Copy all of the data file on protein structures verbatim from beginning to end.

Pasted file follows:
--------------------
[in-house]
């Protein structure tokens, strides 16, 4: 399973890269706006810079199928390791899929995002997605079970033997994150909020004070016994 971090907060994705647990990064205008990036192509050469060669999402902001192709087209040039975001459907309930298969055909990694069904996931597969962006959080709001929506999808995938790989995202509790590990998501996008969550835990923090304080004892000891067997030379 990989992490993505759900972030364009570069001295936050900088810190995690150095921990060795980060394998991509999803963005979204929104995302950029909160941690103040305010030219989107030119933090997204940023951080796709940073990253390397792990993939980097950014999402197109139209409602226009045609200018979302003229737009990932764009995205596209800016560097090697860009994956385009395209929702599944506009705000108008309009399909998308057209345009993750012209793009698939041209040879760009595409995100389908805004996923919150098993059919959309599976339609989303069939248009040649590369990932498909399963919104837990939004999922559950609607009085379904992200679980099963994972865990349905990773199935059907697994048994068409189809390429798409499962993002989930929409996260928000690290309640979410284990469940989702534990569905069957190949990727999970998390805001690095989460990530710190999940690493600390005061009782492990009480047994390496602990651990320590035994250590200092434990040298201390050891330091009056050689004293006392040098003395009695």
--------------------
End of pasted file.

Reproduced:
[in-house]
């Protein structure tokens, strides 16, 4: 399973890269706006810079199928390791899929995002997605079970033997994150909020004070016994 971090907060994705647990990064205008990036192509050469060669999402902001192709087209040039975001459907309930298969055909990694069904996931597969962006959080709001929506999808995938790989995202509790590990998501996008969550835990923090304080004892000891067997030379 990989992490993505759900972030364009570069001295936050900088810190995690150095921990060795980060394998991509999803963005979204929104995302950029909160941690103040305010030219989107030119933090997204940023951080796709940073990253390397792990993939980097950014999402197109139209409602226009045609200018979302003229737009990932764009995205596209800016560097090697860009994956385009395209929702599944506009705000108008309009399909998308057209345009993750012209793009698939041209040879760009595409995100389908805004996923919150098993059919959309599976339609989303069939248009040649590369990932498909399963919104837990939004999922559950609607009085379904992200679980099963994972865990349905990773199935059907697994048994068409189809390429798409499962993002989930929409996260928000690290309640979410284990469940989702534990569905069957190949990727999970998390805001690095989460990530710190999940690493600390005061009782492990009480047994390496602990651990320590035994250590200092434990040298201390050891330091009056050689004293006392040098003395009695």